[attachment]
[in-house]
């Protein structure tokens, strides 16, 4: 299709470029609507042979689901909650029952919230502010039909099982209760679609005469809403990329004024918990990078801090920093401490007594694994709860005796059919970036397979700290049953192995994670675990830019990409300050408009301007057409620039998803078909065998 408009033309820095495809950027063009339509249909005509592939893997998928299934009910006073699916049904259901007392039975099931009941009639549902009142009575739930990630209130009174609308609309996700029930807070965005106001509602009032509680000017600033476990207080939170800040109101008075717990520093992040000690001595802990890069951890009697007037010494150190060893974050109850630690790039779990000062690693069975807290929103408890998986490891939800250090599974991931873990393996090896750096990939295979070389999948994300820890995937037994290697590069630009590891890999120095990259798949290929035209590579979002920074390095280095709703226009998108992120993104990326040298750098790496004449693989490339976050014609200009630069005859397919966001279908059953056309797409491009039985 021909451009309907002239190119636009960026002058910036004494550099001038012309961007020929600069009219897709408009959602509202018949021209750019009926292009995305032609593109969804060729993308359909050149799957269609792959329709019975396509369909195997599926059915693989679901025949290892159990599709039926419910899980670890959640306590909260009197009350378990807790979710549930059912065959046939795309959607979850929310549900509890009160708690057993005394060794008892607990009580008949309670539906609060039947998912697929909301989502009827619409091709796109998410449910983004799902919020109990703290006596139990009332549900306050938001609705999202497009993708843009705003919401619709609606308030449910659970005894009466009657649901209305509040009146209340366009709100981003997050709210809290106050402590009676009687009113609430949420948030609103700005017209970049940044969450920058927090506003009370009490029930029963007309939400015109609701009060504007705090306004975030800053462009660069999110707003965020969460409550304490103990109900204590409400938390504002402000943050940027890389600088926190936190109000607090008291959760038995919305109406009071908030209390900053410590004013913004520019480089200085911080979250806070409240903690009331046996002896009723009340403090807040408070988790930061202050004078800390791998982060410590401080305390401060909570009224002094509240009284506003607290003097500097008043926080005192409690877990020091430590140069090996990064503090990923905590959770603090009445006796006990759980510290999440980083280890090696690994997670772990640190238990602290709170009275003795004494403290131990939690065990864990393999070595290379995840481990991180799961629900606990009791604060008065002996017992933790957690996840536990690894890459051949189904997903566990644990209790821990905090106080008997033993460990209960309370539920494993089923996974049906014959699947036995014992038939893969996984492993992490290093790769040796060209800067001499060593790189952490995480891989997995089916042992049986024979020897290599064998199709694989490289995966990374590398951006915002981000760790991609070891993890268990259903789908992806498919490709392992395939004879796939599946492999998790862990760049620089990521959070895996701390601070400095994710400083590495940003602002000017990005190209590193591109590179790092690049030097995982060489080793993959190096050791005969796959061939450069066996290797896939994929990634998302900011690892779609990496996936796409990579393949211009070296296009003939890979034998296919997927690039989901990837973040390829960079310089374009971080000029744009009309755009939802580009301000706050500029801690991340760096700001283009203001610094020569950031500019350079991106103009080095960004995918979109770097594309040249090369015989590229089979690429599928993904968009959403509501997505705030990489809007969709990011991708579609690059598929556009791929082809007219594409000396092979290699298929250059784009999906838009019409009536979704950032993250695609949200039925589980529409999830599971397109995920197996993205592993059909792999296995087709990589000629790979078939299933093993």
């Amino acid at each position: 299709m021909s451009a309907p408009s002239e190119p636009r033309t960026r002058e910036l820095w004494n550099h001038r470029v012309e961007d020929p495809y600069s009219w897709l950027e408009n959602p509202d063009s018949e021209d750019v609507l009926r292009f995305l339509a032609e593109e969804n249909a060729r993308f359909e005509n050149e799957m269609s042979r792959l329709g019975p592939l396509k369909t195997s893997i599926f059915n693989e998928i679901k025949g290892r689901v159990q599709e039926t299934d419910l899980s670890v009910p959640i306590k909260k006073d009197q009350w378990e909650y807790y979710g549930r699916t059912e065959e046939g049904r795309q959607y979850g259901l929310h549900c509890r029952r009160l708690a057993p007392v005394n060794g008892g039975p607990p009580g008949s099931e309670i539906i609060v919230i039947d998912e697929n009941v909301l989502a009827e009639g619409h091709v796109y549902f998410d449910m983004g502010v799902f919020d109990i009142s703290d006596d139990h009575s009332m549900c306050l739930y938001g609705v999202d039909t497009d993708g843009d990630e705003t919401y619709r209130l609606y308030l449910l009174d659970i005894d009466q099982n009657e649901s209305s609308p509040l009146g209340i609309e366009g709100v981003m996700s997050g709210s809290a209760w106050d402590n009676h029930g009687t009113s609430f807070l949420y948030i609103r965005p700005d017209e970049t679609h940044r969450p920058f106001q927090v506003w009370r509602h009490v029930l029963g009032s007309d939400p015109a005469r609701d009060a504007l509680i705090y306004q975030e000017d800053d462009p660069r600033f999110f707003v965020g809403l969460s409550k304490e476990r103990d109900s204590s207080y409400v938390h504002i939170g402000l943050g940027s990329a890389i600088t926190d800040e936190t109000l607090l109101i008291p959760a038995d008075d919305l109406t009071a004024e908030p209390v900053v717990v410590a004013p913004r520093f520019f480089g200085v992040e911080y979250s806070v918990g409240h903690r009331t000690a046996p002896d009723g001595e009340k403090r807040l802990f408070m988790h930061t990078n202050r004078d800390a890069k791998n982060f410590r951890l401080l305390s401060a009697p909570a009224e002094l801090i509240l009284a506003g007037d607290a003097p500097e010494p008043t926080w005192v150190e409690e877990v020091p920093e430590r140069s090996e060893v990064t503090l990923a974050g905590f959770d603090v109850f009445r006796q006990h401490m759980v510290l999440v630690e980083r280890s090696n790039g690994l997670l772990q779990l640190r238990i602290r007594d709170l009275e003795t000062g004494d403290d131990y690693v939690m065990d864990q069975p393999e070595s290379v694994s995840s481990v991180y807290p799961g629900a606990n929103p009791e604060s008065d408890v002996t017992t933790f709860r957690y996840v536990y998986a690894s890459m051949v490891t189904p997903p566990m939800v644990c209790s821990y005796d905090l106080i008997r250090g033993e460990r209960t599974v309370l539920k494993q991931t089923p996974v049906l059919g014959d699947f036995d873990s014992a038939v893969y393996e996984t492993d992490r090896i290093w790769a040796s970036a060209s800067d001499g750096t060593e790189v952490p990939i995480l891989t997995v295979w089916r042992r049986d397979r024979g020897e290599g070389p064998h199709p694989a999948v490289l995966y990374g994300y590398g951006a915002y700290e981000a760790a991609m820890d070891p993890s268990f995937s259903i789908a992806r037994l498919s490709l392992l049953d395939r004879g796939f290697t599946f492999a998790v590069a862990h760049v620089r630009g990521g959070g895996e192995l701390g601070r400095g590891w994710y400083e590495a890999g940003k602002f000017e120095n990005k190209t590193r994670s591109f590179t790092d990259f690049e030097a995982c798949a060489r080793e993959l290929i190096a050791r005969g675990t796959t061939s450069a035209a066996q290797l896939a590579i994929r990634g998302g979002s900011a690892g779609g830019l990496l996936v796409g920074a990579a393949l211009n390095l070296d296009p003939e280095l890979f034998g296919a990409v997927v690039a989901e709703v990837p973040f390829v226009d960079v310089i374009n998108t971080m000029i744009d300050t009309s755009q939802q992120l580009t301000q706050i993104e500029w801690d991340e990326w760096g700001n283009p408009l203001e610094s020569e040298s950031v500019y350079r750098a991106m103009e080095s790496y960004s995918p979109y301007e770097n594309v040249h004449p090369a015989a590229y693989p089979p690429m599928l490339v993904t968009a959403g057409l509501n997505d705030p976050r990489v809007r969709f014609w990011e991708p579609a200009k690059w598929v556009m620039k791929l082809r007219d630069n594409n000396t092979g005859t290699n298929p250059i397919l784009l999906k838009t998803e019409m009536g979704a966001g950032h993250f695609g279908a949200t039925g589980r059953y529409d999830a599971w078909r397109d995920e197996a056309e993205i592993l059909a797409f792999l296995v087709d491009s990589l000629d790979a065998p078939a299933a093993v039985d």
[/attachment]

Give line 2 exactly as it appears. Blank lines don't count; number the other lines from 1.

């Protein structure tokens, strides 16, 4: 299709470029609507042979689901909650029952919230502010039909099982209760679609005469809403990329004024918990990078801090920093401490007594694994709860005796059919970036397979700290049953192995994670675990830019990409300050408009301007057409620039998803078909065998 408009033309820095495809950027063009339509249909005509592939893997998928299934009910006073699916049904259901007392039975099931009941009639549902009142009575739930990630209130009174609308609309996700029930807070965005106001509602009032509680000017600033476990207080939170800040109101008075717990520093992040000690001595802990890069951890009697007037010494150190060893974050109850630690790039779990000062690693069975807290929103408890998986490891939800250090599974991931873990393996090896750096990939295979070389999948994300820890995937037994290697590069630009590891890999120095990259798949290929035209590579979002920074390095280095709703226009998108992120993104990326040298750098790496004449693989490339976050014609200009630069005859397919966001279908059953056309797409491009039985 021909451009309907002239190119636009960026002058910036004494550099001038012309961007020929600069009219897709408009959602509202018949021209750019009926292009995305032609593109969804060729993308359909050149799957269609792959329709019975396509369909195997599926059915693989679901025949290892159990599709039926419910899980670890959640306590909260009197009350378990807790979710549930059912065959046939795309959607979850929310549900509890009160708690057993005394060794008892607990009580008949309670539906609060039947998912697929909301989502009827619409091709796109998410449910983004799902919020109990703290006596139990009332549900306050938001609705999202497009993708843009705003919401619709609606308030449910659970005894009466009657649901209305509040009146209340366009709100981003997050709210809290106050402590009676009687009113609430949420948030609103700005017209970049940044969450920058927090506003009370009490029930029963007309939400015109609701009060504007705090306004975030800053462009660069999110707003965020969460409550304490103990109900204590409400938390504002402000943050940027890389600088926190936190109000607090008291959760038995919305109406009071908030209390900053410590004013913004520019480089200085911080979250806070409240903690009331046996002896009723009340403090807040408070988790930061202050004078800390791998982060410590401080305390401060909570009224002094509240009284506003607290003097500097008043926080005192409690877990020091430590140069090996990064503090990923905590959770603090009445006796006990759980510290999440980083280890090696690994997670772990640190238990602290709170009275003795004494403290131990939690065990864990393999070595290379995840481990991180799961629900606990009791604060008065002996017992933790957690996840536990690894890459051949189904997903566990644990209790821990905090106080008997033993460990209960309370539920494993089923996974049906014959699947036995014992038939893969996984492993992490290093790769040796060209800067001499060593790189952490995480891989997995089916042992049986024979020897290599064998199709694989490289995966990374590398951006915002981000760790991609070891993890268990259903789908992806498919490709392992395939004879796939599946492999998790862990760049620089990521959070895996701390601070400095994710400083590495940003602002000017990005190209590193591109590179790092690049030097995982060489080793993959190096050791005969796959061939450069066996290797896939994929990634998302900011690892779609990496996936796409990579393949211009070296296009003939890979034998296919997927690039989901990837973040390829960079310089374009971080000029744009009309755009939802580009301000706050500029801690991340760096700001283009203001610094020569950031500019350079991106103009080095960004995918979109770097594309040249090369015989590229089979690429599928993904968009959403509501997505705030990489809007969709990011991708579609690059598929556009791929082809007219594409000396092979290699298929250059784009999906838009019409009536979704950032993250695609949200039925589980529409999830599971397109995920197996993205592993059909792999296995087709990589000629790979078939299933093993």